Former FBI Director James Comey said Thursday that he is "sure" the special counsel overseeing the investigation into Russian interference in the 2016 election will examine whether or not President Donald Trump obstructed justice.
During his highly anticipated testimony before the Senate Intelligence Committee, Comey said that Robert Mueller, a former FBI director who was appointed to run the investigation into Russian election-meddling, will consider Comey's assertion, denied by Trump, that the President asked him to drop the investigation into former National Security Adviser Michael Flynn.
When asked if Trump was "trying to obstruct justice," Comey did not offer his own judgement on Trump's intent, but said he was "sure" Mueller would look into it.
"I don't think it's for me to say whether the conversation I had with the president was an effort to obstruct," Comey said. "I took it as a very disturbing thing, very concerning, but that's a conclusion I'm sure the special counsel will work towards to try to understand what the intention was there and whether that's an offense."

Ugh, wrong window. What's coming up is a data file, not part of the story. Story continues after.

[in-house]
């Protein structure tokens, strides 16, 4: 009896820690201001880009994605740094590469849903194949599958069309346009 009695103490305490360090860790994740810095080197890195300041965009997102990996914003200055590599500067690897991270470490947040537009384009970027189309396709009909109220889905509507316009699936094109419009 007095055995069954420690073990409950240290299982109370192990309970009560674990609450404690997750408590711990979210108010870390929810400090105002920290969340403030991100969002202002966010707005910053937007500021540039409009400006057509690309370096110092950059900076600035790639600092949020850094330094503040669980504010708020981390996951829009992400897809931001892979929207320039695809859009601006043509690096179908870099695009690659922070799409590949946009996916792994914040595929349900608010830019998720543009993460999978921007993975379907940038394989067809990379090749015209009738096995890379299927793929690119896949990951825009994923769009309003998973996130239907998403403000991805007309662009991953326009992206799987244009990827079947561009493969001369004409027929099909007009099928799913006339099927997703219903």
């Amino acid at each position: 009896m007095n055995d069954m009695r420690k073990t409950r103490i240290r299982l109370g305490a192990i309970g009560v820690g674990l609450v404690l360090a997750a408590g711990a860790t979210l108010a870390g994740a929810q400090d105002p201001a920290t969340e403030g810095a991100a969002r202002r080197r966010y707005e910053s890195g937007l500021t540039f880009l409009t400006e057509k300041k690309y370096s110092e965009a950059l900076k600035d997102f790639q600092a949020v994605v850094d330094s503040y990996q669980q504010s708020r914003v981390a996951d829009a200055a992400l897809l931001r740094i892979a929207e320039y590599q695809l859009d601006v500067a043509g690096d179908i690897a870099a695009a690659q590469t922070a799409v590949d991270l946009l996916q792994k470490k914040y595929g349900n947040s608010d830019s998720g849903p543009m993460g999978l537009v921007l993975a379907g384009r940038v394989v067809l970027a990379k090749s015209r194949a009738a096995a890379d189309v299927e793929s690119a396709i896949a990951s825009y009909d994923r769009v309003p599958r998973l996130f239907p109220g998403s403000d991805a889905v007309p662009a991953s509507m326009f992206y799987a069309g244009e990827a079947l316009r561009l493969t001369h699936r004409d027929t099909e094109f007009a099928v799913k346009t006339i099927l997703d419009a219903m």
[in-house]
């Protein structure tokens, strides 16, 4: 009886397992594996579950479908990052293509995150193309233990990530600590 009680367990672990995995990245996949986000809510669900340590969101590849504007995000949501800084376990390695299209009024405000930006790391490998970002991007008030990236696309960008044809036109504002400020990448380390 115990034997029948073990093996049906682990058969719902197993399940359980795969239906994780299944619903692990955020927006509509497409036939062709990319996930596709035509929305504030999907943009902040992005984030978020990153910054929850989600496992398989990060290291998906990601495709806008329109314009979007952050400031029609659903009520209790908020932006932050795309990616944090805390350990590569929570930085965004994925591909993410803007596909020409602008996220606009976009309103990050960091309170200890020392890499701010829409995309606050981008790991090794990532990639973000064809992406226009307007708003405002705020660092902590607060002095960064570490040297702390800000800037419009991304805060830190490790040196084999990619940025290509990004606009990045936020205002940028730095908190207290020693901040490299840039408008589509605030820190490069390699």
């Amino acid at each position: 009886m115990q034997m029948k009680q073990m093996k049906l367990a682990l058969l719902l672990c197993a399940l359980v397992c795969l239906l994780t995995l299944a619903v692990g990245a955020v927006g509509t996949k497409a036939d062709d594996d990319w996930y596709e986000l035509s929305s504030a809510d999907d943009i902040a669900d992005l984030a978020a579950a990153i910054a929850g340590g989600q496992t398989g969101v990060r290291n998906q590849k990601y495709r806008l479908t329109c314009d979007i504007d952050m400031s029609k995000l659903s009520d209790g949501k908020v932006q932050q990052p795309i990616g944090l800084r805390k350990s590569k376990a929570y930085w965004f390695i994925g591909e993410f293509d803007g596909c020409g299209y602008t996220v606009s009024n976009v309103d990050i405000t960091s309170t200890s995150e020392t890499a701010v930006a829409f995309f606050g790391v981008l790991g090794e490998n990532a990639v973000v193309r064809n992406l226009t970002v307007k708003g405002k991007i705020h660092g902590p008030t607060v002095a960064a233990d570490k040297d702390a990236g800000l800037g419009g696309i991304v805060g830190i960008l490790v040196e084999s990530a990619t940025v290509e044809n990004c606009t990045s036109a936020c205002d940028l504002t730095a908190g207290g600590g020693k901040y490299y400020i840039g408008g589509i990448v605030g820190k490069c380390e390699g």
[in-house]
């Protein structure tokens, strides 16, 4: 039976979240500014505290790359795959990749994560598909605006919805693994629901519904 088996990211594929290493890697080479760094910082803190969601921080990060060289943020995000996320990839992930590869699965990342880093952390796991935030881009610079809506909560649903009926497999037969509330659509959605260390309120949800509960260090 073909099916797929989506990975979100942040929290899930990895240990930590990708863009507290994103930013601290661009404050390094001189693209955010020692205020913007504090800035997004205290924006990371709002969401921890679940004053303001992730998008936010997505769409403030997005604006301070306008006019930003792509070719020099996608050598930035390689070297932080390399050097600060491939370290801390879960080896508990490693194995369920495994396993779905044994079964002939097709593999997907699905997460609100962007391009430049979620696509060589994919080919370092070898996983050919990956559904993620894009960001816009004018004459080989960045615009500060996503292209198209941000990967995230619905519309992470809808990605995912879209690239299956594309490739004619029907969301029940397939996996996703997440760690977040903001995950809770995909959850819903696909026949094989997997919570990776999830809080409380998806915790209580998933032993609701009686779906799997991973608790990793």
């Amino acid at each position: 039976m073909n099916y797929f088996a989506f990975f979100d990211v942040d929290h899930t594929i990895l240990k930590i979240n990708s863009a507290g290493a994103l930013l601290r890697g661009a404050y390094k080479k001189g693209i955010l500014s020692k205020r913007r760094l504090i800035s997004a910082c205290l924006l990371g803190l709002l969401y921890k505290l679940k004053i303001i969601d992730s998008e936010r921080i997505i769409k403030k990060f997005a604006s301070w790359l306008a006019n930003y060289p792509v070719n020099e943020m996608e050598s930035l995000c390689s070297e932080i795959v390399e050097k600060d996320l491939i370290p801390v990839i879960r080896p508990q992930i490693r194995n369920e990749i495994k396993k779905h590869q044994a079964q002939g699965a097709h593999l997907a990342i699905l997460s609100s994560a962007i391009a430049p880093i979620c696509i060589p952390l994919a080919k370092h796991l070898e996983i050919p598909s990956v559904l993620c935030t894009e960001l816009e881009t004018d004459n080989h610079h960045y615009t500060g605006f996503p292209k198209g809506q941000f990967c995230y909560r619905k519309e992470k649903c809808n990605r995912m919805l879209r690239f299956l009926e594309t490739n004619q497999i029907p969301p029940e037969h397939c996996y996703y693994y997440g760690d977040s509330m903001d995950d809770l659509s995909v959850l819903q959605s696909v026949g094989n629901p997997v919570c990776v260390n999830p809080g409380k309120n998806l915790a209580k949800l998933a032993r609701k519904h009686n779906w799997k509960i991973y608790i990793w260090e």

Mueller has wide-ranging authority to investigate whether there was collusion, but also possible offenses that arose in the course of the investigation. Comey has confirmed that while he was still FBI Director he told Trump the President himself was not under investigation at the time.
But Comey's assertions since then, which emerged in news reports in the weeks following his firing by Trump and were confirmed for the first time by him in prepared testimony released Wednesday, have raised the specter that Trump obstructed justice. It was unclear whether Comey had firsthand knowledge of Mueller's intent when he made the comment. But multiple reports have also indicated that Comey vetted his testimony with Mueller to make sure it would not interfere with the investigation.